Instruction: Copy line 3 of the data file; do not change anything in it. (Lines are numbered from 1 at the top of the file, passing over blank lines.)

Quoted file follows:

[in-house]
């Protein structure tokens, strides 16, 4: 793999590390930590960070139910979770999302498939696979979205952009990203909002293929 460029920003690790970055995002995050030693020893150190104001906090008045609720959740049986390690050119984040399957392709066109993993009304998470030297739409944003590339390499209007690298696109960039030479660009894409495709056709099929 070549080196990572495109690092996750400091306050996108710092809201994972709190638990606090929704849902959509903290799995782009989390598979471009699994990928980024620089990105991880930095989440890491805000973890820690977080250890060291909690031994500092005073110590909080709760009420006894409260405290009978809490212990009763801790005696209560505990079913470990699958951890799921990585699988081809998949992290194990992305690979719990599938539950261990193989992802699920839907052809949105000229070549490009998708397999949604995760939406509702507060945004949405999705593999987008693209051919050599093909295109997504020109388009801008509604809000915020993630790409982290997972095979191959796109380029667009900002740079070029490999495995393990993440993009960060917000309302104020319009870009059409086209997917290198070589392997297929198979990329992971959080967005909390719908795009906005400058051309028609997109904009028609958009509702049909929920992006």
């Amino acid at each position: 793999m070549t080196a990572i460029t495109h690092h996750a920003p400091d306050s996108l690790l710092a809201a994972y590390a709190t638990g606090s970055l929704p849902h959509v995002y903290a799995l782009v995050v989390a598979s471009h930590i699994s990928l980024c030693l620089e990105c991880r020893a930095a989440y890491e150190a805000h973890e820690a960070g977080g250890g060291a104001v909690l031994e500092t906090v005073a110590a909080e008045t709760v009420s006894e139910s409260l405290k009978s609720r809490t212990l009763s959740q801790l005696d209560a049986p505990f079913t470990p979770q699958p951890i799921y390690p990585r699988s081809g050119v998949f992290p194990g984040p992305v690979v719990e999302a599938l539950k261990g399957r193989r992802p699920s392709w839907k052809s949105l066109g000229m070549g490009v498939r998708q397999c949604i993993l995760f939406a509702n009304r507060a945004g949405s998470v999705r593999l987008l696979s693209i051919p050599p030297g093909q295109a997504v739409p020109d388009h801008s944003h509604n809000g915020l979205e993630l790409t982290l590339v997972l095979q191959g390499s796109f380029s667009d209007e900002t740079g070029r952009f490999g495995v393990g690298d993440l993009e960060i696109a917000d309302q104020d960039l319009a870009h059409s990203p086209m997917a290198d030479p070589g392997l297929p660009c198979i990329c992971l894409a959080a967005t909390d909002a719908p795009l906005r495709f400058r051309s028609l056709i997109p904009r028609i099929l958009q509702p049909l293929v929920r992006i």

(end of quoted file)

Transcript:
């Amino acid at each position: 793999m070549t080196a990572i460029t495109h690092h996750a920003p400091d306050s996108l690790l710092a809201a994972y590390a709190t638990g606090s970055l929704p849902h959509v995002y903290a799995l782009v995050v989390a598979s471009h930590i699994s990928l980024c030693l620089e990105c991880r020893a930095a989440y890491e150190a805000h973890e820690a960070g977080g250890g060291a104001v909690l031994e500092t906090v005073a110590a909080e008045t709760v009420s006894e139910s409260l405290k009978s609720r809490t212990l009763s959740q801790l005696d209560a049986p505990f079913t470990p979770q699958p951890i799921y390690p990585r699988s081809g050119v998949f992290p194990g984040p992305v690979v719990e999302a599938l539950k261990g399957r193989r992802p699920s392709w839907k052809s949105l066109g000229m070549g490009v498939r998708q397999c949604i993993l995760f939406a509702n009304r507060a945004g949405s998470v999705r593999l987008l696979s693209i051919p050599p030297g093909q295109a997504v739409p020109d388009h801008s944003h509604n809000g915020l979205e993630l790409t982290l590339v997972l095979q191959g390499s796109f380029s667009d209007e900002t740079g070029r952009f490999g495995v393990g690298d993440l993009e960060i696109a917000d309302q104020d960039l319009a870009h059409s990203p086209m997917a290198d030479p070589g392997l297929p660009c198979i990329c992971l894409a959080a967005t909390d909002a719908p795009l906005r495709f400058r051309s028609l056709i997109p904009r028609i099929l958009q509702p049909l293929v929920r992006i």